6am: High tide is expected in Plymouth. Police are urging people to stay away from the waterfront.

11am: Albany Street is closed in both directions due to a police incident around Granby Way.

11.15am: The A30 Westbound, just past A38 turn off, a car has turned over. The road is blocked and police are in attendance.

12.30pm: Reports of gridlocked traffic and tailbacks at Tesco in Roborough.

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  • TheMercenary  |  February 16 2014, 10:10AM

    @LadyoftheMano. Houses immediately behind where these flats are to be built, don't have a sea view anyway, apart from a few small windows at the side of the house. On the other side of Pier Street, a couple of the houses have a limited view of the Sound and The Hoe from the first and second floor windows at the front but hardly what I would call a sea view. The flats will be too far away to cause a "right to light" issue. If what you're saying is correct and that piece of land gets pounded by the sea, then perhaps all pubs and restaurants along the foreshore should be closed down, for safety reasons. That's what you're saying. Until building permission was granted, local residents couldn't have cared less what that piece of waste land looked like, or what it was used for. A few years ago, a meagre attempt was made by residents to tidy it up. Too little. too late, I'm afraid.

    Rate   3
  • LadyoftheMano  |  February 15 2014, 2:51PM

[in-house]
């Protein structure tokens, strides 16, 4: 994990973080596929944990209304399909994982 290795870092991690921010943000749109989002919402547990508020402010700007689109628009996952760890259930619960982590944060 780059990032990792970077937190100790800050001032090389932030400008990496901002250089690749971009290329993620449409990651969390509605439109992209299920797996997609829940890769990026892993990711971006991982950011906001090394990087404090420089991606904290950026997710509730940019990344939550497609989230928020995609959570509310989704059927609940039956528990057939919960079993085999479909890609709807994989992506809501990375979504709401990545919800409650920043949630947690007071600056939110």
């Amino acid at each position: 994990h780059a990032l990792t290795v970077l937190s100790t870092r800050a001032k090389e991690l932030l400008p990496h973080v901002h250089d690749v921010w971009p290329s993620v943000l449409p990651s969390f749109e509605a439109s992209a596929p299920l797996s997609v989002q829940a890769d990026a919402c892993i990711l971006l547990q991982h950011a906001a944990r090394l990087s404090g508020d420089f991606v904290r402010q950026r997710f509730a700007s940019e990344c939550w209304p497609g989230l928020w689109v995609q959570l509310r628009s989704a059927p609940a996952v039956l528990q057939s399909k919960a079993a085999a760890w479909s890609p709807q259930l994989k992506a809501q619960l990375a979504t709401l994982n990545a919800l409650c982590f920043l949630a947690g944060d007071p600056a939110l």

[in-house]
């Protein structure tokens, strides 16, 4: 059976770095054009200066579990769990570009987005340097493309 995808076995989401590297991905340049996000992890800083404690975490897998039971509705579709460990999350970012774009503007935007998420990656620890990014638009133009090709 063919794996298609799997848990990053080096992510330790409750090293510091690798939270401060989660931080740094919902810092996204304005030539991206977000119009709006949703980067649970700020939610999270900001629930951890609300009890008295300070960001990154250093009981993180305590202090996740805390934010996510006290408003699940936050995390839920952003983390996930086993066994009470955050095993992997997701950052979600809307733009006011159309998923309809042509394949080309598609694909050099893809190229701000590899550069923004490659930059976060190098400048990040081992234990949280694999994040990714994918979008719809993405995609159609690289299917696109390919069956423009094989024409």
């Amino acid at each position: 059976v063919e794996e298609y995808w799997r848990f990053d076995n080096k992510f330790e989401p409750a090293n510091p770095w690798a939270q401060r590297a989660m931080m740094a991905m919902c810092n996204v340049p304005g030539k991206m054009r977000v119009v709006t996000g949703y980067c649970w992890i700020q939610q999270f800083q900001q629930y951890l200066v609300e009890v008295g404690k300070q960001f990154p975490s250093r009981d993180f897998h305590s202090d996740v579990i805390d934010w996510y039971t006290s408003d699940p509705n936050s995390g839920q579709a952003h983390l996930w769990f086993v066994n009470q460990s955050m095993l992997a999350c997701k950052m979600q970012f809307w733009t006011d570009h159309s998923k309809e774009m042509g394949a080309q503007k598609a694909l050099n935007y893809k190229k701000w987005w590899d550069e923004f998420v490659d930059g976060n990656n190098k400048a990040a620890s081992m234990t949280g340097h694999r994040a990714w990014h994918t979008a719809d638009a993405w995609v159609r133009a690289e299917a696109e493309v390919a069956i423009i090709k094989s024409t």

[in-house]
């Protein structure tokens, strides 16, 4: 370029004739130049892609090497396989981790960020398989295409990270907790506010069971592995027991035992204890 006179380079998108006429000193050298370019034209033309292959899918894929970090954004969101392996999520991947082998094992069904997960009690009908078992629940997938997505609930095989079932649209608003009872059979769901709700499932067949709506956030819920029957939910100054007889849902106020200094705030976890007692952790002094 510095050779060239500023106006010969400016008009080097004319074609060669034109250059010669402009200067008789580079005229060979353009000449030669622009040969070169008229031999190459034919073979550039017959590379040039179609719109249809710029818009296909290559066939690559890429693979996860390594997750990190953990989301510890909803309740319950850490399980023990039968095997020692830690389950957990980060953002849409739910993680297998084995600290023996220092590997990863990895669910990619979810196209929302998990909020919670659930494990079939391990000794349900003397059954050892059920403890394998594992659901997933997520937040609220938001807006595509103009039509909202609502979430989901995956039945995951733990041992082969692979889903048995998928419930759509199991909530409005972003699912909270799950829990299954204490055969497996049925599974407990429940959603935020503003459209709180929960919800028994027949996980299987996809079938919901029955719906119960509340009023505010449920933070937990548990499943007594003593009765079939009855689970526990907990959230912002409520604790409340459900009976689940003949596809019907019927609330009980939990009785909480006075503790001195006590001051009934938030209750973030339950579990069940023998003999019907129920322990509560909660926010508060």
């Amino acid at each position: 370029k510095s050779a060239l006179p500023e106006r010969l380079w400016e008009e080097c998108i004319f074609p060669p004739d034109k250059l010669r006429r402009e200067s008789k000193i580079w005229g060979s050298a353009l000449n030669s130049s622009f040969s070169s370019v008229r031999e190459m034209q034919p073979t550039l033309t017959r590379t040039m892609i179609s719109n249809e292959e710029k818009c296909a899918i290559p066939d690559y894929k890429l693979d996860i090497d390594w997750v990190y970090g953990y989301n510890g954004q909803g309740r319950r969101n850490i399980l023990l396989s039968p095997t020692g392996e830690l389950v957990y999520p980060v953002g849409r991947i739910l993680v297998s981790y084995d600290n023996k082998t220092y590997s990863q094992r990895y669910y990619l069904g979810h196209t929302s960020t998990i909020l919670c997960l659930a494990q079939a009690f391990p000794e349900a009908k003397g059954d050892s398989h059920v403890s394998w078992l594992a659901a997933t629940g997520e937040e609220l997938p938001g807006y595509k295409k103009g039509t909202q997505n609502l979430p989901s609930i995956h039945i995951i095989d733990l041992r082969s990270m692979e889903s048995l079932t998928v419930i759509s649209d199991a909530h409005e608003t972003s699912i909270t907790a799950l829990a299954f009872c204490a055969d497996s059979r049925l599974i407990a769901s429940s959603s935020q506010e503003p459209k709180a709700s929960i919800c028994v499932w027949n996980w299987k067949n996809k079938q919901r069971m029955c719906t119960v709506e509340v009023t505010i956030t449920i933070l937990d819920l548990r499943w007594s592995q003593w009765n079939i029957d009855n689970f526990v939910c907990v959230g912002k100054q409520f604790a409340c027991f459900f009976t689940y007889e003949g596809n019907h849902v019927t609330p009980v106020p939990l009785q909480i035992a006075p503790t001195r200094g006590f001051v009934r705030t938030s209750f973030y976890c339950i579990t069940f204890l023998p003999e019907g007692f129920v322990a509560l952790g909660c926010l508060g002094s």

To The Mercenary - regarding the monstrosity they are planning to build in the conservation area at Grand Parade. I have seen the plans, and from the road-side the building looks like a grey prison block. It is going to be far too tall (5 storeys above the existing sea wall) and will change all the light for the attractive Victorian and Georgian properties opposite. A lot of the businesses will lose revenue as they market their guest houses as having sea views. We will all lose our views completely which will devalue the properties. Anything built there should be in keeping with the gorgeous Georgian architecture that already exists. The reclaimed land in question gets pounded by very high and damaging waves every winter, and would be better used as an attractive leisure area as it looks out directly on to Drakes Island and Mt Edgcumbe. As is so often the case the building of ugly modern developments ruins the whole character of existing historic areas.

    Rate   9
  • TheMercenary  |  February 15 2014, 12:14PM

    See all the residents of West Hoe have recieved the "Round Robin" to give my views the "Thumbs Down". Won't change anything. The flats WILL be built. x x